Recruiting

The 2 Factors Often Forgotten in Recruitment Planning

Yesterday’s Advisor featured experts Jack Tootson and Lucia Erwin on supply chain management—how to talk management’s language on recruiting. Today, we offer more of their tips.

Tootson, CEO at Global Performance Management Systems Inc., and Erwin, CEO of Talent Strategyzer, Inc., offered their advice during a recent BLR® webcast.

Two Factors We Forget

Programs that function in reaction to requisitions often get tripped up by two factors, says Erwin:
Scarcity. Take cyber engineering, one of the hot roles today, as an example, Erwin says. It’s very tight for organizations needing that skill. To successfully meet demands in this area, you need to partner early; otherwise there will be an impossible plan that demands nearly immediate hiring of scarce applicants without adequate compensation.
Attrition. This could be from routine actions like retirement, or it could be losses of key players of any tenure. What’s causing the attrition? You need to know. Job market? New competitor? A side benefit of looking at attrition is that you may identify solvable problems. For example, at one organization, analysis of attrition showed that three leaders accounted for the higher attrition. When those managers were helped with management skills, the problem was eliminated.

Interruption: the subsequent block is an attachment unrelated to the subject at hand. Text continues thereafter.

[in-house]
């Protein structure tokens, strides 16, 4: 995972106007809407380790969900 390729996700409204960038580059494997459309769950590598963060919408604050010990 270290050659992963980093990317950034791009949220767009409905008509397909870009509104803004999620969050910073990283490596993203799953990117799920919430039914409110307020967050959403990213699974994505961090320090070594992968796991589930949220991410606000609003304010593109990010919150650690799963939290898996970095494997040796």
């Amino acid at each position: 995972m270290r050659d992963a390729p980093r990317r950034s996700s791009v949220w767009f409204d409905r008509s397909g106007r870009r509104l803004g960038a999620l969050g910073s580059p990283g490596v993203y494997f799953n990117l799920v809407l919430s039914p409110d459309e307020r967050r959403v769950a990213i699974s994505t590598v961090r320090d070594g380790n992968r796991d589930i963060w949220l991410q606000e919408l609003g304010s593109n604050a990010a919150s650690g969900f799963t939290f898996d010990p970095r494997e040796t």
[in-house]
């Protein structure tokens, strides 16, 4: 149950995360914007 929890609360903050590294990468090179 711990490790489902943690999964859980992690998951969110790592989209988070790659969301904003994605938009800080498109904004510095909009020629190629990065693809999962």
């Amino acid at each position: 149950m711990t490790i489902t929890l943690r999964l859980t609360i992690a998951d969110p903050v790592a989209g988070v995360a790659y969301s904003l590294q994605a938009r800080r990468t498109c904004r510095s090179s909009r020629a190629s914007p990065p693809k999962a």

One nice fact about lowering attrition—return on investment (ROI) can easily be shown, says Erwin. Also, when you are dealing with a short supply, it may drive the organization to do more retention and more development.
There is always a tendency to think, we can just go out and hire, but sometimes that’s not possible, and hiring managers need to know that, Erwin says.


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External Supply (Labor Market)

Tootson offers the following key questions to ask in supply analysis:

Here’s one example of what a supply forecast might look like:

Workforce Supply Forecast

Anticipated Supply 2013 = Sum of Current Headcount – Anticipated Exits – Anticipated Retirements
Anticipated Supply 2014 = Sum of 2013 Anticipated Supply – Anticipated Exits – Anticipated Retirements
Anticipated Supply 2015 = Sum of 2014 Anticipated Supply – Anticipated Exits – Anticipated Retirements

Questions to Answer in Demand Analysis

Here’s Erwin’s checklist:

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Join us on Tuesday, July 28 for the free, in-depth webcast, Top Legal Pitfalls Hiring Managers Make along the Employment Lifecycle.

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